I'm all for this law in the case of if someone is suspected of being a terrorist or something like that, if I was randomly told to provide my password as a law abiding citizen then i would have a problem with this law.
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XtremeModder wrote:
Aug 18th, 2016 12:30 am
t3359 wrote:
Aug 18th, 2016 12:16 am
The police should just click "forgot my password", then provide the name of the guy's elementary school teacher, the name of his first pet and first car, then click "reset password".
Won't work if the answers are just a random bunch of letters and numbers, that's what I do at least. It makes it almost impossible at that point to guess it.
Lol.

bjl
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t3359 wrote:
Aug 18th, 2016 12:50 am
XtremeModder wrote:
Aug 18th, 2016 12:30 am
t3359 wrote:
Aug 18th, 2016 12:16 am
The police should just click "forgot my password", then provide the name of the guy's elementary school teacher, the name of his first pet and first car, then click "reset password".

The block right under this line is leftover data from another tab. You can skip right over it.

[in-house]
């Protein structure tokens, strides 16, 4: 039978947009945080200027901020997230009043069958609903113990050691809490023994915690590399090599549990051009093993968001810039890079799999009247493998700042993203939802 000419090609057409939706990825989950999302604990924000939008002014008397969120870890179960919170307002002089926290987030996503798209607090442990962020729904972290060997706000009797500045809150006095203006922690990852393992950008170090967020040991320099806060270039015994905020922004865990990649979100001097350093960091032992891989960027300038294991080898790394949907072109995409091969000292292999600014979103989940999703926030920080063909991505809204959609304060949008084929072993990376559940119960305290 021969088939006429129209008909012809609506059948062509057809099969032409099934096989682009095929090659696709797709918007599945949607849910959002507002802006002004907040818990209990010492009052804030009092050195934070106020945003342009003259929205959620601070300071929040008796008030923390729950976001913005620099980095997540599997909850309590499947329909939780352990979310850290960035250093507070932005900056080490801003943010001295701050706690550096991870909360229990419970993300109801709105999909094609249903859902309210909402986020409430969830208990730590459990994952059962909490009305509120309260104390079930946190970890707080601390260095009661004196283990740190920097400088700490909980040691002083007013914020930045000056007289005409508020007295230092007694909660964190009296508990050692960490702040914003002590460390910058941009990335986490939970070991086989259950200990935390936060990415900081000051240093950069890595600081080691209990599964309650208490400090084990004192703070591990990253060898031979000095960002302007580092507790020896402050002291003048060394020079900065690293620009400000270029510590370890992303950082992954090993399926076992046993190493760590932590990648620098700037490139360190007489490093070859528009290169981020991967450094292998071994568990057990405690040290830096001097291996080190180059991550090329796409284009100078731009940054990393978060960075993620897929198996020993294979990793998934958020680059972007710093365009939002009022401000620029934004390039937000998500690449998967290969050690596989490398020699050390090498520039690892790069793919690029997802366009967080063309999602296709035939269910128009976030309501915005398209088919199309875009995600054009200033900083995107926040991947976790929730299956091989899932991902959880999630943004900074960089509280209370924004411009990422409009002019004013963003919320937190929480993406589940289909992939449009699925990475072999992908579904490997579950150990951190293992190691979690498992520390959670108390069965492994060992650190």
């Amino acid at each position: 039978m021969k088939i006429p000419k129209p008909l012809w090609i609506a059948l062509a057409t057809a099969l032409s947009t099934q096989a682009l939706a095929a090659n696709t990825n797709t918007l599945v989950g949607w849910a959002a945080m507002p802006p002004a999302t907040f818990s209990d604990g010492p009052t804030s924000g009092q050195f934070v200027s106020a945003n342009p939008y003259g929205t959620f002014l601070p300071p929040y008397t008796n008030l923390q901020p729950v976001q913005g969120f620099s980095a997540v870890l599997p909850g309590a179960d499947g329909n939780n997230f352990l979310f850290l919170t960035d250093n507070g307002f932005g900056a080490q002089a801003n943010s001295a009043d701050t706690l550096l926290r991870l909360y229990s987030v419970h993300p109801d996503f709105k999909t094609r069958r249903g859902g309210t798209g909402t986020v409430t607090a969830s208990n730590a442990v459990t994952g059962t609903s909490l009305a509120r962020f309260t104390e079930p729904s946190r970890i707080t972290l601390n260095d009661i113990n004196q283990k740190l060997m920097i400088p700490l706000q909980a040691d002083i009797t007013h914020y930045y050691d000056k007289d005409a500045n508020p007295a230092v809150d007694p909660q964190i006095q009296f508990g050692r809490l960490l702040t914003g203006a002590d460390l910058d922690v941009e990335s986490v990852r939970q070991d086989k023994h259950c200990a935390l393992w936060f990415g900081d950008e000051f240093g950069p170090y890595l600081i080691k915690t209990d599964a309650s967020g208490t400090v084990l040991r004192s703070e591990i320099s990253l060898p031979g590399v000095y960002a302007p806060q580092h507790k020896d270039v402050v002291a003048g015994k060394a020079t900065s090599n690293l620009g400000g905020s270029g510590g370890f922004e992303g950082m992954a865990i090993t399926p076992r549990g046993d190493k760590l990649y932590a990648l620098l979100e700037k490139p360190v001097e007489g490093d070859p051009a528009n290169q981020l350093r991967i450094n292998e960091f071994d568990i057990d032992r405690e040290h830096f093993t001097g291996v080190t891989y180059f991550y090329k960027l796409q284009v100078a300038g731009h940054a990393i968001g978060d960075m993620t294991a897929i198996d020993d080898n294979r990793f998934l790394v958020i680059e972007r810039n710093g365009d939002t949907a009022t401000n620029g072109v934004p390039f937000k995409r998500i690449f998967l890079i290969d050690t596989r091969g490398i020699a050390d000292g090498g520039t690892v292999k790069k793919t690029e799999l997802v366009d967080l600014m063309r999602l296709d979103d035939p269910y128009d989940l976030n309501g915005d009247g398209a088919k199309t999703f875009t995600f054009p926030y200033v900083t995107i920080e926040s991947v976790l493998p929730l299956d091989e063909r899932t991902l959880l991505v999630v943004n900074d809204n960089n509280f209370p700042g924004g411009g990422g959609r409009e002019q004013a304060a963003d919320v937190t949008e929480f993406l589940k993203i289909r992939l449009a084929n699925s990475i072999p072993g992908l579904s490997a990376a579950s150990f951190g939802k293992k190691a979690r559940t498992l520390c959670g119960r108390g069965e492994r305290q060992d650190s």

Won't work if the answers are just a random bunch of letters and numbers, that's what I do at least. It makes it almost impossible at that point to guess it.
Lol.

bjl
not sure what 'bjl' means? In all seriousness though all those 'secret question' things that come up, I put random letters/numbers and copy/paste them into a spreadsheet, which is then put in a bitlocker encrypted hdd on my pc so just in case I ever need to recover a forgotten password I just go and look for it. This is honestly likely the safest way, unless the hdd is 'unlocked' and my computer is infected with some type of trojan/malware and somehow finds that file.